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Selling Out a Movement to Get Elected?

Bob Herbert's NY Times column today proves some liberals are upset with Obama's shifting positions:

"Only an idiot would think or hope that a politician going through the crucible of a presidential campaign could hold fast to every position, steer clear of the stumbling blocks of nuance and never make a mistake. But Barack Obama went out of his way to create the impression that he was a new kind of political leader — more honest, less cynical and less relentlessly calculating than most.


This is why so many of Senator Obama’s strongest supporters are uneasy, upset, dismayed and even angry at the candidate who is now emerging in the bright light of summer.

One issue or another might not have made much difference. Tacking toward the center in a general election is as common as kissing babies in a campaign, and lord knows the Democrats need to expand their coalition.

But Senator Obama is not just tacking gently toward the center. He’s lurching right when it suits him, and he’s zigging with the kind of reckless abandon that’s guaranteed to cause disillusion, if not whiplash."


Clearly, Barack Obama is upsetting some members of his base by changing positions.  Perhaps the most damaging aspect of this is how it will likely demoralize some of his idealistic young supporters, who actually believed he was a "new brand" of politician.  But my guess is that after eight years of Bush, most Democrats want victory so bad that most of them will overlook Obama's shifting positions -- even though it goes to the heart of his very raison d'etre.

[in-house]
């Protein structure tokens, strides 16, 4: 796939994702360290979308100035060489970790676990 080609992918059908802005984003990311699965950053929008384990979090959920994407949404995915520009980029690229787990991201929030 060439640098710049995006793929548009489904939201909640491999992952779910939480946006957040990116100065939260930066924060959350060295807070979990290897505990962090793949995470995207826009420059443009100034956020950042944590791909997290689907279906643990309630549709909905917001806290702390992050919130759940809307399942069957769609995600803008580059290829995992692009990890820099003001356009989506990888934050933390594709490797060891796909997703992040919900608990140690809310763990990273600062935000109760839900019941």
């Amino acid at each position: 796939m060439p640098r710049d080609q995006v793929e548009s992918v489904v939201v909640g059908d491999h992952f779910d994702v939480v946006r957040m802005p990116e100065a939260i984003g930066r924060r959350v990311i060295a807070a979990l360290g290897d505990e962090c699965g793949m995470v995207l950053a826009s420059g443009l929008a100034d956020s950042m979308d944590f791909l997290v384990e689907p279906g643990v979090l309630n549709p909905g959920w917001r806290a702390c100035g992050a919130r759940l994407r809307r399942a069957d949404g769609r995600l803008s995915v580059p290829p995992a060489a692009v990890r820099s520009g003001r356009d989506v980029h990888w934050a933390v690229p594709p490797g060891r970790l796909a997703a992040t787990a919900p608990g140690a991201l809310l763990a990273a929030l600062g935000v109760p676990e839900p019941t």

And clearly, moderates and independents will be more comfortable with Obama the further to the center he comes.

As such, it is reasonable to conclude that Obama's shifting positions (when it results in his becoming more conservative) will make him more electable -- not less

I would argue that this is true.  But the question is; does Obama merely want to get elected -- or does he want to lead a movement?  Because in becoming more electable, he also risks becoming less transformative.

Ronald Reagan's communications skills helped get him elected, but it was the fact that he truly believed in things that gave him an enduring appeal.  Bill Clinton's triangulation helped him get elected twice, but left him without much of a positive legacy.  The interesting thing is that Obama clearly knows this, based on his "controversial" acknowledgement that: "Ronald Reagan changed the trajectory of America ... in a way that Bill Clinton did not."

Barack Obama may get elected by shifting his positions, but it will be a temporal sort of success...


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